5. Outward Displays of Gratefulness
When you come home after a long day of work, your dog likely meets you at the door wagging his tail. If you thought coming home to a happy mutt put a smile on your face, you’ll be surprised to learn that Fido’s outward display of gratefulness is good for him as well. In fact, a joint study between psychologists at the University of California and the University of Miami found that those who showed gratitude (by recognizing the goodness in their lives) lead happier, more optimistic lives with fewer bouts of sickness and doctor’s visits.
6. Massage Does a Body Good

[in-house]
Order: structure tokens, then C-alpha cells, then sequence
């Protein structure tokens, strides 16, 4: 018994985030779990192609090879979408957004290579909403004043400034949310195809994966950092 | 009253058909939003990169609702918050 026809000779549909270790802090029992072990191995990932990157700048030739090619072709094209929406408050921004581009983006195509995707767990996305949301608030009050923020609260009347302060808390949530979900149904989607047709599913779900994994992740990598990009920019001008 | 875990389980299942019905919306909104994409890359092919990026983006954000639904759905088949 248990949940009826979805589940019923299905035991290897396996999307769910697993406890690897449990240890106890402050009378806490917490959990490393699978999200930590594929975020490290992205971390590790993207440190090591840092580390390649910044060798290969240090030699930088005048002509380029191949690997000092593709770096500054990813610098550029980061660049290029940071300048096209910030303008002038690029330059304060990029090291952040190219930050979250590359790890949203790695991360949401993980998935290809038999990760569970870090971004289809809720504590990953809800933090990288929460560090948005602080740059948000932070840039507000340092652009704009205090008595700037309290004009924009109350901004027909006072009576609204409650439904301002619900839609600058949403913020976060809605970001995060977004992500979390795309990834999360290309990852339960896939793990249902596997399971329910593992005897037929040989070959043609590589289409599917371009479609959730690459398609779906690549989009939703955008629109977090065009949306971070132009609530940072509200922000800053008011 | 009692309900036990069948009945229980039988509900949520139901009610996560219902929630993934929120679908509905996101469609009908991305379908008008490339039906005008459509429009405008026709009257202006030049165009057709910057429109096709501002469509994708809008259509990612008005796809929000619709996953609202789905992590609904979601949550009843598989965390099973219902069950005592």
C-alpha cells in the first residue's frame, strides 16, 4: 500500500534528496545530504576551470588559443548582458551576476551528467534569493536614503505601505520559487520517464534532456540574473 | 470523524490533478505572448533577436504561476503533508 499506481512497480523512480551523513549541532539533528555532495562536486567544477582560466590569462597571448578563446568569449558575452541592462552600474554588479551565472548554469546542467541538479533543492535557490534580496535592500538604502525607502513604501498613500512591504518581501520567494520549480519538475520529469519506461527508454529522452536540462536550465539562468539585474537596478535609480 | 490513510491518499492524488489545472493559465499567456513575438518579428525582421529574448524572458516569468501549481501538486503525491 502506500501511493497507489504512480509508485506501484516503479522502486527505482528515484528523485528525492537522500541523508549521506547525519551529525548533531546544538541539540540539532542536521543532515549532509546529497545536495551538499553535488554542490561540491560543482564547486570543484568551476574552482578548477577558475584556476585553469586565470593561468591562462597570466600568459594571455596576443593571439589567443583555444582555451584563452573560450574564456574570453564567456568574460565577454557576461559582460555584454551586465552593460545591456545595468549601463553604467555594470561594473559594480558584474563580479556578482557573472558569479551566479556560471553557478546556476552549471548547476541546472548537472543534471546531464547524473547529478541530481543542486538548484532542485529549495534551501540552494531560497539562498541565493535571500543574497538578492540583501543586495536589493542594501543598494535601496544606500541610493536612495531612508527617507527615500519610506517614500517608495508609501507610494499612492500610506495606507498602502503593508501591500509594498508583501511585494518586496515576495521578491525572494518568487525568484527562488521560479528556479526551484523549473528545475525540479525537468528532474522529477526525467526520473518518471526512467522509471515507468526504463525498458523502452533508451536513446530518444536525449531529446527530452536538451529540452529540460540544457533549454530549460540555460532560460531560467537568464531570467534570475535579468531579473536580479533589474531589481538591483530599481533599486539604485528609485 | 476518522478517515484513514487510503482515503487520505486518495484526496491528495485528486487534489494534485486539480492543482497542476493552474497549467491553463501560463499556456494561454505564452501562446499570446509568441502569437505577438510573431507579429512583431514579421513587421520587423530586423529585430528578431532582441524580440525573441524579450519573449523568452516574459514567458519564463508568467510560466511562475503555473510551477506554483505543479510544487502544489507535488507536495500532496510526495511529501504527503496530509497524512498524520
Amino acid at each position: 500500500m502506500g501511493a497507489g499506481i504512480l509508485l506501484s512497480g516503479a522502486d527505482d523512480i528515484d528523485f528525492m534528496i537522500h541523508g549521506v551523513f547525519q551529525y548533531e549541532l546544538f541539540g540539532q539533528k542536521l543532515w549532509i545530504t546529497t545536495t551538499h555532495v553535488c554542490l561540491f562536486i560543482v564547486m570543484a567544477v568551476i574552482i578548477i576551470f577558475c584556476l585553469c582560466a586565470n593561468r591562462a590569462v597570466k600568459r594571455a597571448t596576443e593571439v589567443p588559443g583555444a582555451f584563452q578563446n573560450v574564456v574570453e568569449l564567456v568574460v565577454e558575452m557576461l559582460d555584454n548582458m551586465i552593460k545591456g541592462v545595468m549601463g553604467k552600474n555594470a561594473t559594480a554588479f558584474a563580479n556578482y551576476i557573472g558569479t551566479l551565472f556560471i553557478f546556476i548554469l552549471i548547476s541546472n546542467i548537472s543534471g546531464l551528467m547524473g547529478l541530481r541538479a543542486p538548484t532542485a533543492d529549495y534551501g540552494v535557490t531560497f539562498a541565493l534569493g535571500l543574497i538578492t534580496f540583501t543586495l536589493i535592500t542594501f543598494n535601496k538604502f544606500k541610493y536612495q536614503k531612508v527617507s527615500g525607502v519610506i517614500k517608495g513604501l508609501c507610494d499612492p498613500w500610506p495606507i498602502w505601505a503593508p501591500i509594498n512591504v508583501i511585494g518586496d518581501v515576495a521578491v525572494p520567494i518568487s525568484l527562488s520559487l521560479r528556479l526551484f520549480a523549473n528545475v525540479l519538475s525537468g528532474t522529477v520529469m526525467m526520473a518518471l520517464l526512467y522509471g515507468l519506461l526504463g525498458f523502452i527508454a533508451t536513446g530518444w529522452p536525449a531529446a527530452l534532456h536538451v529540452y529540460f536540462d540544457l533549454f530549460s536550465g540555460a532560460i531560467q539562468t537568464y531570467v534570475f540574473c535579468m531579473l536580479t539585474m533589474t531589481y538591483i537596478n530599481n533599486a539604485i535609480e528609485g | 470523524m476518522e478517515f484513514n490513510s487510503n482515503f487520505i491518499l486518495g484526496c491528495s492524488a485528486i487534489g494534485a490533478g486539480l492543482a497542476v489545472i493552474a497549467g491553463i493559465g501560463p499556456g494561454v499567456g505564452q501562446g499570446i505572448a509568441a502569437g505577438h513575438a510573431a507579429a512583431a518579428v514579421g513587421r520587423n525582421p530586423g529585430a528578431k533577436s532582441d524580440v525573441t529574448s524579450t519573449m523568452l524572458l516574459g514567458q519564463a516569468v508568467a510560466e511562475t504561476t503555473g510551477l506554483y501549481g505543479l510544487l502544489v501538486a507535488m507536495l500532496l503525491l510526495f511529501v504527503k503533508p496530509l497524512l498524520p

You can’t watch a cat get a tummy rub without buying into the power of touch. And research from the University of Miami’s Touch Research Institute, at the Miller School of Medicine, supports all of that purring. Scientists concluded that massage or touch from a loved one does the body good—by easing anxiety, boosting immune health, and lessening the symptoms of several chronic conditions.
7. Sharpen Your Focus
Have you ever watched a dog chasing a ball or a cat trying to coral a chipmunk? No matter how long it takes, cats and dogs give the mission at hand their undivided attention until they nab that ball or rodent. A research study from Stanford University points out that unlike their furry companions, humans who multitask jeopardize their focus, quality of work, and memory when juggling more than one task at a time.